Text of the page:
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The 25 Most Influential Directors of All Time, From Scorsese to Kubrick

The 25 Most Influential Directors of All Time, From Scorsese to Kubrick

25 Most Influential Directors

Articles - Directing

8. Charlie Chaplin (1889 – 1977)

In the transition from silent films to talking pictures, there were few survivors. Charlie Chaplin was an exception to the rule. As both actor and director, he was one of Hollywood’s first superstars, drawing record number audiences to the theater—and bridging the gap that existed between entertainment for children and adults.

But Chaplin also succeeded in making movies with meaning. As a physical comedian, he stands as one of history’s greatest, with the ability to express an extensive range of emotions without the benefit of words. At the same time, Chaplin aimed to say something with his movies, to talk about social and political injustices, but with a sugar coating to attract the largest audience. He’s still doing so, informing the work of everyone from Woody Allen to midnight movie king Lloyd Kaufman.

Says Kaufman, “I don’t know about other contemporary filmmakers, but Chaplin certainly influenced my movies. It is no coincidence that the Toxic Avenger’s ‘significant other,’ Sarah, is blind—City Lights is the obvious source. I could write a book about how Chaplin has influenced my movies, scripts, characters and themes.”

Not content to work around studio restrictions, Chaplin also pioneered the role of director as businessman. Continues Kaufman “Instead of being exploited by a studio as a contracted director like fellow geniuses Buster Keaton and Preston Sturges, Chaplin owned all his movies and benefited from the revenue derived from them.” Chaplin also saw the potential for a relationship between merchandising and film, emblazoning the image of The Little Tramp on clothing and toys—making a fortune and leading the way for future director-moguls like George Lucas.

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10 Comments

10 Comments

  1. Avatar

    R. Taylor

    January 6, 2018 at 4:51 pm

    Where the heck is David Lean?!

  2. Avatar

    steve

    February 25, 2018 at 7:45 pm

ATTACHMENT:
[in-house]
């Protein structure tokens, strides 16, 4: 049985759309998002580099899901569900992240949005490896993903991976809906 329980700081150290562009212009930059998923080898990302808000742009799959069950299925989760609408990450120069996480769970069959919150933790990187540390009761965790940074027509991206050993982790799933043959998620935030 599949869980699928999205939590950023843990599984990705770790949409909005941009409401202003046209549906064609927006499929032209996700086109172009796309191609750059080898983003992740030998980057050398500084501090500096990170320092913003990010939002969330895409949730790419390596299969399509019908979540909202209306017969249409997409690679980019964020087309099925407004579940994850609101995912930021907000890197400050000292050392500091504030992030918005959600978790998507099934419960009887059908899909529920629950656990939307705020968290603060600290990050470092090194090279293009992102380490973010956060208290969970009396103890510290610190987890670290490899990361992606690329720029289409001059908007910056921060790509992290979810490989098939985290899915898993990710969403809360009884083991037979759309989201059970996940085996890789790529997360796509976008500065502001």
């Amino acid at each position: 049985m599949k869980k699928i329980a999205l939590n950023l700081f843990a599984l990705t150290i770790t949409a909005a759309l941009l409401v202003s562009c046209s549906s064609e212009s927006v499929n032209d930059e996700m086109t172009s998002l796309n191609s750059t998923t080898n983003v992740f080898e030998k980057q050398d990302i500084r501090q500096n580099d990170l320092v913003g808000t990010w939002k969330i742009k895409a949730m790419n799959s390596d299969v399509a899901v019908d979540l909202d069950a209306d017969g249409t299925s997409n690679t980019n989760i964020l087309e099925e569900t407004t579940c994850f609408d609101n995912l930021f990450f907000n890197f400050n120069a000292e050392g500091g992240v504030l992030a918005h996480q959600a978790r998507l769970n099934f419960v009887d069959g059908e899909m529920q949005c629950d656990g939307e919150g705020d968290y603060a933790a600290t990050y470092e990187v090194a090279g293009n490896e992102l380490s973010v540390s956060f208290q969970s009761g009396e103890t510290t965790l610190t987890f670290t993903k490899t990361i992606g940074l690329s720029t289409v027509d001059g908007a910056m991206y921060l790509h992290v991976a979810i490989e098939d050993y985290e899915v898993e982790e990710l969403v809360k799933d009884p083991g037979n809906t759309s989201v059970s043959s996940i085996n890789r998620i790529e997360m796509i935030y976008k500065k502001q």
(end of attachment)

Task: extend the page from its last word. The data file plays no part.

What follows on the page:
david lean? where is andrei tarkovsky?

  3. Avatar

    Deepak

    March 8, 2018 at 7:53 pm

    Where is Satyajit ray, the greatest indian filmmaker?

  4. Avatar

    Violet Ray

    May 5, 2018 at 3:31 pm

    Where are the women?

  5. Avatar

    Roger Howerton

    May 9, 2019 at 12:43 pm

    Yes, David Lean has should be here, and how ’bout William Wyler?

  6. Avatar

    Essaywriter

    July 25, 2019 at 1:30 am

    For me, it’s definitely Lars vor Trier with his impecable style and metaphors. His Melancholia drama was just astonishing with its sci-fi influences and Kirsten Dunst starring. I wrote more than 50 movie reviews on all of his films starting with The Orchid Gardener. I wonder how may times Willem Dafoe wanted to leave the projects.

  7. Avatar

    Ben Hewson

    March 13, 2020 at 2:29 am

    The post you published here is very informative. Thanks for writing such a nice post for us.

  8. Avatar

    Gaston Bacquet

    June 2, 2020 at 10:34 am

    I would expand the list to 30 names: Elia Kazan, who brought a deeper naturalistic approach to filmmaking and acting; Walt Disney, without whom we would have no animated films; David Lean, Frank Capra and William Wyler.

  9. Avatar

    Sam Kalegana

    September 6, 2020 at 3:27 pm

    You missing one of the greatest.. Andrei Tarkovsky

  10. Avatar

    Bruce B Blank

    September 9, 2020 at 10:24 am

    While probably not a director per se’, Stan Laurel can arguably be listed among the most influential film creators in Hollywood history. The ‘Laurel and Hardy’ film series were his babies where he often wrote, stared and – yes – directed his directors to do his bidding, perhaps second only to Chaplin in comedic inventiveness, if not delivery. Hal Roach was smart enough to get out of the way and let Laurel control almost every aspect of his projects. Along the way he brought innovations in sound editing, special effects and gag pacing.

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